Alone But Not Lost is a dark and disturbing psychological thriller about a woman teetering on the edge of sanity.
When Sin’s stepfather is released from prison, she locks the windows, bolts the doors and installs more security cameras. But she knows it won’t be enough. He’ll find a way in – he always has.
Memories creep into her head and pick at her brain until she can’t think straight. Her only hope is to run. She’ll clear out the house and burn everything. Or bury it. Obliterate the past. Then go far away where nobody knows her. That’s what she’ll do – run. Now before it’s too late.
What Inspired You to Write Your Book?
I’ve always been fascinated by the fragility of our minds and what it would take to push us over the edge. We all know of somebody living on the fringe of society, isolated and alone, perhaps lacking the skills to build and maintain friendships. Life can be tough for a lot of us, even with the benefit of family and education, etcetera, but if we’d been denied all that, I suspect we’d be very different people.
How Did You Come up With Your Characters?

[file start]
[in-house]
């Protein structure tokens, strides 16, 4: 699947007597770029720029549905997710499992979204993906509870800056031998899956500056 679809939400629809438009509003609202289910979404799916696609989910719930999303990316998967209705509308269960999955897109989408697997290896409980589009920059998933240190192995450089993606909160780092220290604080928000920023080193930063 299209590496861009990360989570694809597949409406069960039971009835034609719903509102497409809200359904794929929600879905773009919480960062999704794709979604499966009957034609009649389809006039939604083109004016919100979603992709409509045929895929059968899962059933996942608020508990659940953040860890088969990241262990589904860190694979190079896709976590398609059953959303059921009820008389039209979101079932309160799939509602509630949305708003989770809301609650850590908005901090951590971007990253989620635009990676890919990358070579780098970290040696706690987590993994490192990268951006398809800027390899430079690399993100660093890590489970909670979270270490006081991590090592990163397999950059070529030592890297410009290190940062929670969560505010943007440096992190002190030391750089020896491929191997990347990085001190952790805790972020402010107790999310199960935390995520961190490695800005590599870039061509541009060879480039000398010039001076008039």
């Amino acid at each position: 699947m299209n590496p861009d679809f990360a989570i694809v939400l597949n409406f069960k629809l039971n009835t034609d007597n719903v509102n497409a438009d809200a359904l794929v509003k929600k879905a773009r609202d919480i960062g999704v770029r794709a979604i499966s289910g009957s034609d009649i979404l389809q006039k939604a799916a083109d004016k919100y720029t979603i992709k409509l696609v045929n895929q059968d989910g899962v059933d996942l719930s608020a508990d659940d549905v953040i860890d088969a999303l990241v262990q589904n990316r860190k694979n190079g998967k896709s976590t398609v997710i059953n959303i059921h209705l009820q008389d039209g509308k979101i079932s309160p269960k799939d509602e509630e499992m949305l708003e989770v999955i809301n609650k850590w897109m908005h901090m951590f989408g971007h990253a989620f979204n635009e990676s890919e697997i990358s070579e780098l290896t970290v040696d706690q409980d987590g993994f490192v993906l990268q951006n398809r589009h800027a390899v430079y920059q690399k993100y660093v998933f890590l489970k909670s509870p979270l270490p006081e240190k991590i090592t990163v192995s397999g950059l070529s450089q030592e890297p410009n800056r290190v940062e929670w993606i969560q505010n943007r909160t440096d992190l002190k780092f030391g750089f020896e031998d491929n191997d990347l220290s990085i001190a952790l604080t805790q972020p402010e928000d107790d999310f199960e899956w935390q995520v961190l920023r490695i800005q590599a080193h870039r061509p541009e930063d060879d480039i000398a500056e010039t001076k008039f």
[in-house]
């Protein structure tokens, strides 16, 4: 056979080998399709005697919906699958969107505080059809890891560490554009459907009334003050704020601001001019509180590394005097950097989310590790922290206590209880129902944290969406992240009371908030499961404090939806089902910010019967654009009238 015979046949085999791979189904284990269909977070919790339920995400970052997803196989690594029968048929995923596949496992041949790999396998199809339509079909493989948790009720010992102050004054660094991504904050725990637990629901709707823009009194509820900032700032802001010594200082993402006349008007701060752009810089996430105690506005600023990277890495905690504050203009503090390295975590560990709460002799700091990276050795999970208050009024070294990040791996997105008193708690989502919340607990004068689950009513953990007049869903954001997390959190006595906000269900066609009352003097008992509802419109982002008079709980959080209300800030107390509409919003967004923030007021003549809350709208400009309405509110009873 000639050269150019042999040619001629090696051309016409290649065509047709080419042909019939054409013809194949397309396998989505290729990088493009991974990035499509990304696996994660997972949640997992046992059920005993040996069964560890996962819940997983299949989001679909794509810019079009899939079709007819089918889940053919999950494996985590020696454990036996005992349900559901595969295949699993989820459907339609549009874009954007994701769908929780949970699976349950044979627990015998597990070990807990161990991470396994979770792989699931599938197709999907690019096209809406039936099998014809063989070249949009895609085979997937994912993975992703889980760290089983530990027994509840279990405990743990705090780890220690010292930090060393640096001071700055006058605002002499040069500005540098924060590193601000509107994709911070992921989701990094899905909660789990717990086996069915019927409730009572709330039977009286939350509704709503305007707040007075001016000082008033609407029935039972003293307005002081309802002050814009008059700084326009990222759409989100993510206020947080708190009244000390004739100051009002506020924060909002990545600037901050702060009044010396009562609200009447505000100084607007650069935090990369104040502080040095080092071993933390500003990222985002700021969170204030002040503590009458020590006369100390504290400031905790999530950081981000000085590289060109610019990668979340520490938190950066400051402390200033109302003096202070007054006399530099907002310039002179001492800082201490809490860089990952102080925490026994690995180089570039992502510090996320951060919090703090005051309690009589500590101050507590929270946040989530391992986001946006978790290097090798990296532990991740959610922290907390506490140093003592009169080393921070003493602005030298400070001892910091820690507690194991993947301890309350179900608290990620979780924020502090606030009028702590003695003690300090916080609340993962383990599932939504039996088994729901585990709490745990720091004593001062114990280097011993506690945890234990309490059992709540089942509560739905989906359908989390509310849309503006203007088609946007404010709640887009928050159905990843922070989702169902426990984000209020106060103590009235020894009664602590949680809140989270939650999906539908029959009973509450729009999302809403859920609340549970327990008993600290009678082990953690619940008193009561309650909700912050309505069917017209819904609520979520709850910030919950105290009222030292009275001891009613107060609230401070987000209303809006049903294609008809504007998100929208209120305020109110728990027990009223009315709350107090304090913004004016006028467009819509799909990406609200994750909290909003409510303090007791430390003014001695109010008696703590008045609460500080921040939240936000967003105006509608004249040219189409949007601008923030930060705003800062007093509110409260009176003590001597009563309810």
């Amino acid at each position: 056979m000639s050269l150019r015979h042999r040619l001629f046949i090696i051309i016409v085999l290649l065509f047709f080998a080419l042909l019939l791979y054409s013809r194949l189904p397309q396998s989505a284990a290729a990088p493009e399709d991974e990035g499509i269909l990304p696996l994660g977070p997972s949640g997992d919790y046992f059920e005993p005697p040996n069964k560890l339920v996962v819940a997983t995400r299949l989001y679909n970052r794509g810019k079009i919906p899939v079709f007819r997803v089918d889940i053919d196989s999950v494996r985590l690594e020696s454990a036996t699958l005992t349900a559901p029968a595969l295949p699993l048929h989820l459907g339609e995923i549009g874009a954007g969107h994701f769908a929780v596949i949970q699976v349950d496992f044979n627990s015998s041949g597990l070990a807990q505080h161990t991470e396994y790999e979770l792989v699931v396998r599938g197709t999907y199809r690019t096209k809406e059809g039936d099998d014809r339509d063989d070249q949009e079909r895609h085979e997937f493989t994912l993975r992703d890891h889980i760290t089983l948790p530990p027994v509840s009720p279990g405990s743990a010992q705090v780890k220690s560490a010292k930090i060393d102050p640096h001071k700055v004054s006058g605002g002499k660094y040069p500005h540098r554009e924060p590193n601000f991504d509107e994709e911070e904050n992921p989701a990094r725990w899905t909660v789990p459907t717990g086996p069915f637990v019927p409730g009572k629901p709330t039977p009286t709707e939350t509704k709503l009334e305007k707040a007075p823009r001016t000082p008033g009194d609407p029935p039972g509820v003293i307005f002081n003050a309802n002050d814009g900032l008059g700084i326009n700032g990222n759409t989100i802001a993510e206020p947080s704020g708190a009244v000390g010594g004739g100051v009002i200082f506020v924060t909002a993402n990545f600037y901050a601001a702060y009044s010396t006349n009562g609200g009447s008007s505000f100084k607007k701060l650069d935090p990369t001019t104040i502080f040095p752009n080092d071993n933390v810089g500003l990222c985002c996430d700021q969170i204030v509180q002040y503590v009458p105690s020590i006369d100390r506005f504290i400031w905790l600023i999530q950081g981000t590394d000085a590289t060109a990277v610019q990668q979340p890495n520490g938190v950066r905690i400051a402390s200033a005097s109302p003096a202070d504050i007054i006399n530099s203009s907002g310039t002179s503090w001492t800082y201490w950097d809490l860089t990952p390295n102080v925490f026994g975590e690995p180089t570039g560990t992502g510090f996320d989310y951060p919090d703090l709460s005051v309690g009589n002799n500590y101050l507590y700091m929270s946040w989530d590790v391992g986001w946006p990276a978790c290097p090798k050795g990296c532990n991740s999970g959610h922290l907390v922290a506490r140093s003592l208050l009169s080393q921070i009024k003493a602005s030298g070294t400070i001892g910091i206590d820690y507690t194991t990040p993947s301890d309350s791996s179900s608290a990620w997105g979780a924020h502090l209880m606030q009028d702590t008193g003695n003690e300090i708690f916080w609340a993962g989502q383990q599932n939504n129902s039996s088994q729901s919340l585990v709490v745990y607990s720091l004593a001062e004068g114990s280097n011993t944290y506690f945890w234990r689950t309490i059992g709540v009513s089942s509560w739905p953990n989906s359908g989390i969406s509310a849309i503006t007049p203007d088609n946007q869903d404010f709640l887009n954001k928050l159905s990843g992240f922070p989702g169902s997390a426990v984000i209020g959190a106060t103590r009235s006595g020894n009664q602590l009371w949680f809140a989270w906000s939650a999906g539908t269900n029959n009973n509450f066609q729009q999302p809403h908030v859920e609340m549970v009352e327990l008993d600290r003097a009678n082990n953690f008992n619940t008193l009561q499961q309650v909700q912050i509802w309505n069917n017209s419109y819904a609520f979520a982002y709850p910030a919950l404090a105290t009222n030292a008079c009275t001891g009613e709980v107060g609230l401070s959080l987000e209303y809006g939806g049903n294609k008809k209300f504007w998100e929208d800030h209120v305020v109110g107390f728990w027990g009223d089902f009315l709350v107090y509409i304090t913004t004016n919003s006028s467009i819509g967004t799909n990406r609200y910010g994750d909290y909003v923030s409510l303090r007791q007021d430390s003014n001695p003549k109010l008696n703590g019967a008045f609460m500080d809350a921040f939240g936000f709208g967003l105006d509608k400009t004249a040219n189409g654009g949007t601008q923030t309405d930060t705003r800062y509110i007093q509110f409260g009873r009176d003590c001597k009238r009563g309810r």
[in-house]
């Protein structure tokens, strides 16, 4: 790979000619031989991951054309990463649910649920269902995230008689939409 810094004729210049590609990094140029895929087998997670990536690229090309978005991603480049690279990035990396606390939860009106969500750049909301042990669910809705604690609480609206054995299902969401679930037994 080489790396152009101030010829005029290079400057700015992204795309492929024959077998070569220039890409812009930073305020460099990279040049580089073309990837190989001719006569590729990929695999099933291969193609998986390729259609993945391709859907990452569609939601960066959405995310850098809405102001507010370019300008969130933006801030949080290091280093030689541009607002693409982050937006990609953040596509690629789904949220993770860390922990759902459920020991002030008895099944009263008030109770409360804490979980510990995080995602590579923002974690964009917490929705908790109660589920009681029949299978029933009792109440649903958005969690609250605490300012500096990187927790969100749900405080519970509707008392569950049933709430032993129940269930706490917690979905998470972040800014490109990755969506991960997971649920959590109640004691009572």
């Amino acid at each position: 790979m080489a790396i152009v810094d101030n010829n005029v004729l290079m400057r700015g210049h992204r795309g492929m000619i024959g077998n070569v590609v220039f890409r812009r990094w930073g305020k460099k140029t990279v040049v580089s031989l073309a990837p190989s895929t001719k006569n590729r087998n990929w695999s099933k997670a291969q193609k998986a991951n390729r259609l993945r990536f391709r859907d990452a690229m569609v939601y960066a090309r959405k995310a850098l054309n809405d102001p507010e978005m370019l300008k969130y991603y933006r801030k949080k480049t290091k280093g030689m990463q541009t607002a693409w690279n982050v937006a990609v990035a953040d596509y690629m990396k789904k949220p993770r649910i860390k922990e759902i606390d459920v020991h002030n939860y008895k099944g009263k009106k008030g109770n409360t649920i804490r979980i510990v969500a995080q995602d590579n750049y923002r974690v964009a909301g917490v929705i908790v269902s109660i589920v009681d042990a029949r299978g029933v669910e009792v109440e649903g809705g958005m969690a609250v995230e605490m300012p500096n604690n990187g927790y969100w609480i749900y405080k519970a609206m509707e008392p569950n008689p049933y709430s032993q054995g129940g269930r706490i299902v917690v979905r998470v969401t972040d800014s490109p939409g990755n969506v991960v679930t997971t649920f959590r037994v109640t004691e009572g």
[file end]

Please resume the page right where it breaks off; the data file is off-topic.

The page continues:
Like all characters, Sin is a composite of many people. Each of us will recognise the bit of Sin in common with ourselves. Though we might deny it.
Glyn digs out the blueberry bushes and puts new grass on the vegetable patch, so now the lawns are massive. No more carrots. Baby will be sad about that.
Then Glyn shuts himself away in the garage ‘making the kid a surprise’, until one day Mother calls me to the kitchen where she’s cooking his tea.
‘Oi.’ Glyn points the neck of a beer bottle at me. ‘I’ve made you a playroom all of your own.’
Mother smiles at him. ‘It’s fab, she’s going to love it.’ She turns and looks at me. ‘Say thank you.’
I like the room I have—it has all my stuff in it. But I say, ‘Thank you.’
‘It’ll be all yours,’ Mother says, ‘come and see.’
In the garage Glyn lifts a big square door out of the floor and shows me a hole. ‘Everybody needs their own space,’ he says. ‘This is yours.’
Bob Summer lives on the Pembrokeshire coast in Wales. When she isn’t writing or reading she’ll be found walking the dog or gazing out of a window.
As a child Bob refused to do as she was told. As an adult she still hates following rules and will be eternally grateful she has never had to work a ‘proper’ job.
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